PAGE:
Bucs pitchers working on element of surprise

Bucs pitchers working on element of surprise

Bucs pitchers working on element of surprise
BRADENTON, Fla. -- The Pirates know that they won't be boasting baseball's most talented team this season. But manager Clint Hurdle appears determined to squeeze every last bit of advantage he can from the group of players he has.

One emphasis early in spring -- and something not worked on much under former manager John Russell -- is having pitchers practice "slug" bunting. This type of bunt is executed by showing bunt, drawing the bat back and then trying to chop the ball hard at a defender who is expecting a normal slow-rolling bunt.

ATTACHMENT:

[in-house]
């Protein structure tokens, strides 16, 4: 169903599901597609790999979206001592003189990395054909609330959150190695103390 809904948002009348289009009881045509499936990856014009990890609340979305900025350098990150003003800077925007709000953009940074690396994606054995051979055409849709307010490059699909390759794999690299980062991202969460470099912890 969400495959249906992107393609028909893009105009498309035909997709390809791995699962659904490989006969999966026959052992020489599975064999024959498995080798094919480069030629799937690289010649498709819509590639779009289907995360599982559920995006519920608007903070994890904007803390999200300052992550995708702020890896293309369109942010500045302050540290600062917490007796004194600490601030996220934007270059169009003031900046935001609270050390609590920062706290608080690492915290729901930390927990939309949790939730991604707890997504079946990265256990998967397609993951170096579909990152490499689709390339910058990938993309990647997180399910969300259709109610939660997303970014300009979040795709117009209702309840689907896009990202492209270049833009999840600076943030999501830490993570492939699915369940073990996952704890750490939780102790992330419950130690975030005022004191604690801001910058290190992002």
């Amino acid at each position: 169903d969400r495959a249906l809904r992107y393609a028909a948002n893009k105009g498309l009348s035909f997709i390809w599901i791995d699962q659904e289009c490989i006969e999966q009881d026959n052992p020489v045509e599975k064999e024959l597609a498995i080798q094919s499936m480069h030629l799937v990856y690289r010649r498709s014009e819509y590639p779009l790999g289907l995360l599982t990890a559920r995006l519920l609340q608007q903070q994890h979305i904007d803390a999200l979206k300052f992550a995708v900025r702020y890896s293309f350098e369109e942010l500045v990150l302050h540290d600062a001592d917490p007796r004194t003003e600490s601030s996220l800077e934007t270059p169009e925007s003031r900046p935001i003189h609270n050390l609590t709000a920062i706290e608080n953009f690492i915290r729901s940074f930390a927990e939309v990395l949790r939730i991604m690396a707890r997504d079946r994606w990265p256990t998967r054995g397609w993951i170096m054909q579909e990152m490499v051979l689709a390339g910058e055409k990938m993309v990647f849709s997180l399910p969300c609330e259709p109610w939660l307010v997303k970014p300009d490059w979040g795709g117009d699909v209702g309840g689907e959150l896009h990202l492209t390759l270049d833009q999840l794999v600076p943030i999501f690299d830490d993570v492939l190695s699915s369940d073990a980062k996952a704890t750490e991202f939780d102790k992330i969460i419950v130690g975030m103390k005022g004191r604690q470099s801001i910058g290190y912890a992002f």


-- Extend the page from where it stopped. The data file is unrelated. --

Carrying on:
A successful "slug" bunt has an element of surprise. And it can be particularly effective when the defense imposes a wheel play, which is when the corner fielders charge toward home while the middle infielders run to cover first and third.

"We're going to have to rely on the skill sets we have -- speed, surprise, variety," Hurdle said. "To be able to slug bunt with your pitcher is critical. I've been fortunate enough in the past to have some pitchers who could handle the bat. When you can be better in the ninth spot than the other team, it's an added weapon."